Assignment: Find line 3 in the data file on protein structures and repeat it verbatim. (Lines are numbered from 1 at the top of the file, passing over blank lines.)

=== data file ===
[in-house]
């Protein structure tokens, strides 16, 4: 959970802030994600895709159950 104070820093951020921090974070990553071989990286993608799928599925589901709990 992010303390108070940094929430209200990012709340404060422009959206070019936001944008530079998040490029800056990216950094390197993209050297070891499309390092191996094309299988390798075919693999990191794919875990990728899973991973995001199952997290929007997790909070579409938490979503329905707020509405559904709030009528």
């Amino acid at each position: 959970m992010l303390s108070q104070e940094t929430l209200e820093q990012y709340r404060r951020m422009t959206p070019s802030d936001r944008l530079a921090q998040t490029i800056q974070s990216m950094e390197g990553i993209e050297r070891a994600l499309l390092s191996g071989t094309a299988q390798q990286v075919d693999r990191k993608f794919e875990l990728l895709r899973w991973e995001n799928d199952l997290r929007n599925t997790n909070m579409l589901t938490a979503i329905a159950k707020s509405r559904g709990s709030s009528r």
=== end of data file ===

């Amino acid at each position: 959970m992010l303390s108070q104070e940094t929430l209200e820093q990012y709340r404060r951020m422009t959206p070019s802030d936001r944008l530079a921090q998040t490029i800056q974070s990216m950094e390197g990553i993209e050297r070891a994600l499309l390092s191996g071989t094309a299988q390798q990286v075919d693999r990191k993608f794919e875990l990728l895709r899973w991973e995001n799928d199952l997290r929007n599925t997790n909070m579409l589901t938490a979503i329905a159950k707020s509405r559904g709990s709030s009528r």